Prior to World War I, a small percentage of women worked for railroad companies as maids, car cleaners, and telegraph operators. The B&O hired its first women as car cleaners in 1855. As men left to fight overseas in the world wars however, the nation's railroads called upon the service of female labor. Usually young and single, women filled many positions including track workers, yard workers, machinists, station agents, train operators, telephone operators, statisticians, lawyers, yard police, clerks, designers and engineers. The number of female laborers decreased as men returned from the war, but many nevertheless continued their employment as "white collar" workers in the offices and as stewardesses.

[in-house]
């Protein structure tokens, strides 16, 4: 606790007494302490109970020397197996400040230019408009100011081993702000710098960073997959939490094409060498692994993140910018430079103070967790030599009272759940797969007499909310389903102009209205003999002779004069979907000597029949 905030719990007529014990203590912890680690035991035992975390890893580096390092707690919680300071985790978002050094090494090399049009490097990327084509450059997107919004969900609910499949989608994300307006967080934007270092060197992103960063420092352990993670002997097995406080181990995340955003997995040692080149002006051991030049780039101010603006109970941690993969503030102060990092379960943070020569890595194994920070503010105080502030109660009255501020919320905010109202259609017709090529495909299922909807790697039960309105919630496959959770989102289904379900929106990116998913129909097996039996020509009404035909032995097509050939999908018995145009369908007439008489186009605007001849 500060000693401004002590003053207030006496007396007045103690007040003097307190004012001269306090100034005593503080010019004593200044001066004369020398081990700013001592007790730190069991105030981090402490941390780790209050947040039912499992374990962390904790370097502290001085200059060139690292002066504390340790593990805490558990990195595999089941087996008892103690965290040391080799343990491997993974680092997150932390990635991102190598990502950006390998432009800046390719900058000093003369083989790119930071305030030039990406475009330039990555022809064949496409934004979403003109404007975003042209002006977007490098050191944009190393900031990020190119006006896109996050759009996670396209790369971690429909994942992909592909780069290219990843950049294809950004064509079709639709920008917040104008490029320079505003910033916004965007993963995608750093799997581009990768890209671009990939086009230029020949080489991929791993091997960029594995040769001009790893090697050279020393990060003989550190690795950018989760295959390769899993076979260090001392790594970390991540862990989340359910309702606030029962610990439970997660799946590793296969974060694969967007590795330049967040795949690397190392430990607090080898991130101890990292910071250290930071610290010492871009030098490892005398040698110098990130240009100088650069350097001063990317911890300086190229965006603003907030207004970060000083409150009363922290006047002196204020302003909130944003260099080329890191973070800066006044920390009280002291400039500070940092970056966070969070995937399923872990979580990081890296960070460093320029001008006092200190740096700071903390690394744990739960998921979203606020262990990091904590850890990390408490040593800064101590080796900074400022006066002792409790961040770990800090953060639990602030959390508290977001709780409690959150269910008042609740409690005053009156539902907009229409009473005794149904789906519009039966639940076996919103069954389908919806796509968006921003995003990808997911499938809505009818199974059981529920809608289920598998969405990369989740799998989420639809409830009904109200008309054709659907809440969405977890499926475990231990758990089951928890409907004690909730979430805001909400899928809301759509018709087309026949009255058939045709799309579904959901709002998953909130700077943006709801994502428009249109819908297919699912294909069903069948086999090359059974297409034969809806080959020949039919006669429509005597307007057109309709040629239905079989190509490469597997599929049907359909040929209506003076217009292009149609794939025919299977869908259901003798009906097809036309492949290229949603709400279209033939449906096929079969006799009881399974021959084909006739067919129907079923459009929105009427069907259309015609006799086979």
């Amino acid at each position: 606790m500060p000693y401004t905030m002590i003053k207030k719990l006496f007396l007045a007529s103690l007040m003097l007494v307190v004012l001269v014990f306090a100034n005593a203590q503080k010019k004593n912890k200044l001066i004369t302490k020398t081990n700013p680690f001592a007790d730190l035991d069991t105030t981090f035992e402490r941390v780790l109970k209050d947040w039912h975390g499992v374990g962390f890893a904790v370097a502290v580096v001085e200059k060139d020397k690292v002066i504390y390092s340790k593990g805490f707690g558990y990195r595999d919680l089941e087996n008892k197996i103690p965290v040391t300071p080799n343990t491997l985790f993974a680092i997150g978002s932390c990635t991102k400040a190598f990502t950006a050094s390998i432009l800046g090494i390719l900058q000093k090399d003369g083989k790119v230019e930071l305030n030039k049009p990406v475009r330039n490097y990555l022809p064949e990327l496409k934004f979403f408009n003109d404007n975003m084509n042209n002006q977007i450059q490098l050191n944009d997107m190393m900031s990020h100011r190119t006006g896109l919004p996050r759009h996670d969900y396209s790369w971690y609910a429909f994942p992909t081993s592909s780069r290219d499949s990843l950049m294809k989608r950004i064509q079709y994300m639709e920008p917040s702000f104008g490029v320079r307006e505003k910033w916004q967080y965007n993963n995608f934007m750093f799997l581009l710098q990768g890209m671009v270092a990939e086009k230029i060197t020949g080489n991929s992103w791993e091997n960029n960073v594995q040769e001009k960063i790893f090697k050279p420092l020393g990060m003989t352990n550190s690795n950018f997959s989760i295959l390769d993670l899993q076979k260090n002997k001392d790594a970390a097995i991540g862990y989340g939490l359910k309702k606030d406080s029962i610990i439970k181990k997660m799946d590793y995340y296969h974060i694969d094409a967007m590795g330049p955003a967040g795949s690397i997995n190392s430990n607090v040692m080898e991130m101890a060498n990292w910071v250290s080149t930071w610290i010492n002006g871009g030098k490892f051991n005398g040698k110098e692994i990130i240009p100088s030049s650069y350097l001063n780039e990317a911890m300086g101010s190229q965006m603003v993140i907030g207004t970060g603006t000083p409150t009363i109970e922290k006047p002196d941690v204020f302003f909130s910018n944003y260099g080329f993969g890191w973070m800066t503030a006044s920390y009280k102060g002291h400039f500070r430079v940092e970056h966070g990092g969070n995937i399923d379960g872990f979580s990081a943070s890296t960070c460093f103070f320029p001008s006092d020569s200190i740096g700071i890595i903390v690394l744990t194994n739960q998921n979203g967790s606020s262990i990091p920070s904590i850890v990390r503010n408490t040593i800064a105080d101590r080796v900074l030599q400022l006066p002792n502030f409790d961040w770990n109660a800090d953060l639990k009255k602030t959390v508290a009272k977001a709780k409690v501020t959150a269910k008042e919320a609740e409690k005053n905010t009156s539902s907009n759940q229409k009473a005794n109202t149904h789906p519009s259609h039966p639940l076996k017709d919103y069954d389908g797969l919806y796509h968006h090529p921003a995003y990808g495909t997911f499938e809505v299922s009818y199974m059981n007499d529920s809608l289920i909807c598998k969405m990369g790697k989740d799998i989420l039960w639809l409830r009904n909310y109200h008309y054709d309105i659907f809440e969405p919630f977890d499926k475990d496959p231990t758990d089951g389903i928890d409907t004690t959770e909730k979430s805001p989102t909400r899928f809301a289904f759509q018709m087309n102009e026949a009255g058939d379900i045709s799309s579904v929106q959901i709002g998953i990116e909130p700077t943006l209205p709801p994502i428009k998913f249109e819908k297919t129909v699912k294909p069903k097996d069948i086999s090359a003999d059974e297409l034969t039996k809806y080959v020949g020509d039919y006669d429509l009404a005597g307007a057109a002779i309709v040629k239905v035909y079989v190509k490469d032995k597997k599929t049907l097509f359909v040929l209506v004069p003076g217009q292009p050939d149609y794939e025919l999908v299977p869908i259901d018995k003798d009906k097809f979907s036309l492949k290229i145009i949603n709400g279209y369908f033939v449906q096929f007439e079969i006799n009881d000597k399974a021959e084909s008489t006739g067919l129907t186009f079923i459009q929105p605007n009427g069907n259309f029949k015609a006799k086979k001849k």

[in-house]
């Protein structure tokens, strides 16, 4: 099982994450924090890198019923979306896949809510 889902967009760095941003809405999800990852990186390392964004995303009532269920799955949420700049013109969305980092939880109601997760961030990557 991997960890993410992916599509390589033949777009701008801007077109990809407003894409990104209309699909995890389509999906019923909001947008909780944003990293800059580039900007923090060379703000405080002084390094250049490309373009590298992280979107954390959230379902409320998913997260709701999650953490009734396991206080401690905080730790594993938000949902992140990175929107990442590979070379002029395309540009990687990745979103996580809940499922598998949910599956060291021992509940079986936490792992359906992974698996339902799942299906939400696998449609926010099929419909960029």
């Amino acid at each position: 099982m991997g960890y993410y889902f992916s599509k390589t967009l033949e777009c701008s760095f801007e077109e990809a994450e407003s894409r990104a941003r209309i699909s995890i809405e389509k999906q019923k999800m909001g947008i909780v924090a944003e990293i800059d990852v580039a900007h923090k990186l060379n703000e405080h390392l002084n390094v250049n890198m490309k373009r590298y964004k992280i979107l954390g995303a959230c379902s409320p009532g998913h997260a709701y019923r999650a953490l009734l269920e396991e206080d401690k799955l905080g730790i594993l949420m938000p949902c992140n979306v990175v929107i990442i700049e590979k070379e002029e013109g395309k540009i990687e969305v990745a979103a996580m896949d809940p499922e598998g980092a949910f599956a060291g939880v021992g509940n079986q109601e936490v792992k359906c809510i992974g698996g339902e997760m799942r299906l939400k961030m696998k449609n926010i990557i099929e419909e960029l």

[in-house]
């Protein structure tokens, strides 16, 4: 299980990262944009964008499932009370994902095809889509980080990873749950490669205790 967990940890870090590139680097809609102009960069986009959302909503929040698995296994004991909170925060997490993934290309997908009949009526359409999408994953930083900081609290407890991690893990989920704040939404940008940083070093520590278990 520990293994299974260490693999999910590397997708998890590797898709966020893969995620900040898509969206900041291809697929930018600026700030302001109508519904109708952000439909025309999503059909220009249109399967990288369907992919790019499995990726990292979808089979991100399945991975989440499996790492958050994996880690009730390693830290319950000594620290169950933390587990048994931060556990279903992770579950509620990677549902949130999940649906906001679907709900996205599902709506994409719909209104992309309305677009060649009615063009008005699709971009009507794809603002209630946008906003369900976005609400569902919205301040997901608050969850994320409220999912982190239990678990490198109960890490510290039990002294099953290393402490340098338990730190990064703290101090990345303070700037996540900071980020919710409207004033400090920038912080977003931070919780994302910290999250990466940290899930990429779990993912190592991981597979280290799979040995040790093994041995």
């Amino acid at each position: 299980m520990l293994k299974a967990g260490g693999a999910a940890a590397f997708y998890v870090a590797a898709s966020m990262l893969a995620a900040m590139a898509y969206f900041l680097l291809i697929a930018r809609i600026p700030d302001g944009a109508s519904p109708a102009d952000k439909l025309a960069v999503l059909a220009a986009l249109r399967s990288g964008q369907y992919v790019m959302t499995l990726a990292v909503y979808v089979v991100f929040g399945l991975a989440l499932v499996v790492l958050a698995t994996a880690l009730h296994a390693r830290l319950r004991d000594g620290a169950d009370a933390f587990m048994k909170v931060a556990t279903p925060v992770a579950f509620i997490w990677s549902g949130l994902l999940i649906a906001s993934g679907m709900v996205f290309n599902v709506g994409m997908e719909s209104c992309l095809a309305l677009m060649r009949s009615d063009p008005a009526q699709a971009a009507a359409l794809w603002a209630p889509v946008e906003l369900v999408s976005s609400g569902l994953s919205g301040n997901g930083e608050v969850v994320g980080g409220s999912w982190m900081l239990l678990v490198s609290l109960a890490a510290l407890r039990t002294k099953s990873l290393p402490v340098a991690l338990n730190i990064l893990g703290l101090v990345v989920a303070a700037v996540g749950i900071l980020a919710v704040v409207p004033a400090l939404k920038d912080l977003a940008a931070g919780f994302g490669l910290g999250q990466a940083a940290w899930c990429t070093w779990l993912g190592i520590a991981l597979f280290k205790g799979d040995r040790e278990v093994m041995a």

Women laborers during World War I featured in the Baltimore & Ohio Employee's Magazine in May 1917.
Female shop workers, circa 1943.
African-American female car cleaners, circa 1943.
African-American women were hired by railroad companies as maids, car cleaners, laundresses, and porterettes. In 1926 the Pullman Palace Car Manufacturing Company hired 200 maids for long distance trains. Maids were expected to provide manicures, hairdressing, child care, cleaning, and any other services necessary to female passengers. On the west coast, Pullman also
hired Chinese women as maids.
Reflecting on attitudes towards women as caretakers, stewardesses were responsible for the safety, comfort and pleasure of passengers and their children. The B&O's first train hostesses were hired in the 1890s to serve special guests. After World War II, railroads increased the number of stewardesses on trains.